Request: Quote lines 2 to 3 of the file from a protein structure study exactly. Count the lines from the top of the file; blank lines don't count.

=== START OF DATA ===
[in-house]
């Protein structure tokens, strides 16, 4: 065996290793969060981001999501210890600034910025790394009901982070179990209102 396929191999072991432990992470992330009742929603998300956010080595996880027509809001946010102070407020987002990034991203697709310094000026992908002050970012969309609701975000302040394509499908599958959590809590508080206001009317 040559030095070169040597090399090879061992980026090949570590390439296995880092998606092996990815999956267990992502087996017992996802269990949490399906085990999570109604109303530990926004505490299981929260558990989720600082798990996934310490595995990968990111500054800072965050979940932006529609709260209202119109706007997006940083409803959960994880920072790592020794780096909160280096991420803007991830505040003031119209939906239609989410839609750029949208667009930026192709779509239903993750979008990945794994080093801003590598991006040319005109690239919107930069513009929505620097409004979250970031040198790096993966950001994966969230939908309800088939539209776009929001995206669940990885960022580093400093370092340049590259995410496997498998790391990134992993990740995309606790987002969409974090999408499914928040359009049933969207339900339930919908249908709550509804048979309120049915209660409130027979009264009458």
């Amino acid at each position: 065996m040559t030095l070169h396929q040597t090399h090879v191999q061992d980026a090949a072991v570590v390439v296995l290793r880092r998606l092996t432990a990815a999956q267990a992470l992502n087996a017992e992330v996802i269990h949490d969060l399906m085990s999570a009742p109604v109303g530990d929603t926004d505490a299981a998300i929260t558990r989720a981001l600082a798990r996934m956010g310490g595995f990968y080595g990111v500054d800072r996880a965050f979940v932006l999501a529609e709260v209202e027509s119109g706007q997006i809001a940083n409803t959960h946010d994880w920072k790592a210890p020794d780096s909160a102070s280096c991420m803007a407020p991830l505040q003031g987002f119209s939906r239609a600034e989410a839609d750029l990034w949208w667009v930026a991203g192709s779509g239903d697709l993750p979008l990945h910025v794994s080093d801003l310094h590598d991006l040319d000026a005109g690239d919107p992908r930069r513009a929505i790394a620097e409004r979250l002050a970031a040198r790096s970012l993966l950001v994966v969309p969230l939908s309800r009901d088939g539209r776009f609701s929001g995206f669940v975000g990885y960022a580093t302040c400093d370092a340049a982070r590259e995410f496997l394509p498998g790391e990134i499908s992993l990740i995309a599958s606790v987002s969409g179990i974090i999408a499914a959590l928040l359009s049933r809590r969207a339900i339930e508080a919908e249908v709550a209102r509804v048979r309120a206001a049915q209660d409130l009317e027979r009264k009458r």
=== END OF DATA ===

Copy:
């Protein structure tokens, strides 16, 4: 065996290793969060981001999501210890600034910025790394009901982070179990209102 396929191999072991432990992470992330009742929603998300956010080595996880027509809001946010102070407020987002990034991203697709310094000026992908002050970012969309609701975000302040394509499908599958959590809590508080206001009317 040559030095070169040597090399090879061992980026090949570590390439296995880092998606092996990815999956267990992502087996017992996802269990949490399906085990999570109604109303530990926004505490299981929260558990989720600082798990996934310490595995990968990111500054800072965050979940932006529609709260209202119109706007997006940083409803959960994880920072790592020794780096909160280096991420803007991830505040003031119209939906239609989410839609750029949208667009930026192709779509239903993750979008990945794994080093801003590598991006040319005109690239919107930069513009929505620097409004979250970031040198790096993966950001994966969230939908309800088939539209776009929001995206669940990885960022580093400093370092340049590259995410496997498998790391990134992993990740995309606790987002969409974090999408499914928040359009049933969207339900339930919908249908709550509804048979309120049915209660409130027979009264009458």
């Amino acid at each position: 065996m040559t030095l070169h396929q040597t090399h090879v191999q061992d980026a090949a072991v570590v390439v296995l290793r880092r998606l092996t432990a990815a999956q267990a992470l992502n087996a017992e992330v996802i269990h949490d969060l399906m085990s999570a009742p109604v109303g530990d929603t926004d505490a299981a998300i929260t558990r989720a981001l600082a798990r996934m956010g310490g595995f990968y080595g990111v500054d800072r996880a965050f979940v932006l999501a529609e709260v209202e027509s119109g706007q997006i809001a940083n409803t959960h946010d994880w920072k790592a210890p020794d780096s909160a102070s280096c991420m803007a407020p991830l505040q003031g987002f119209s939906r239609a600034e989410a839609d750029l990034w949208w667009v930026a991203g192709s779509g239903d697709l993750p979008l990945h910025v794994s080093d801003l310094h590598d991006l040319d000026a005109g690239d919107p992908r930069r513009a929505i790394a620097e409004r979250l002050a970031a040198r790096s970012l993966l950001v994966v969309p969230l939908s309800r009901d088939g539209r776009f609701s929001g995206f669940v975000g990885y960022a580093t302040c400093d370092a340049a982070r590259e995410f496997l394509p498998g790391e990134i499908s992993l990740i995309a599958s606790v987002s969409g179990i974090i999408a499914a959590l928040l359009s049933r809590r969207a339900i339930e508080a919908e249908v709550a209102r509804v048979r309120a206001a049915q209660d409130l009317e027979r009264k009458r």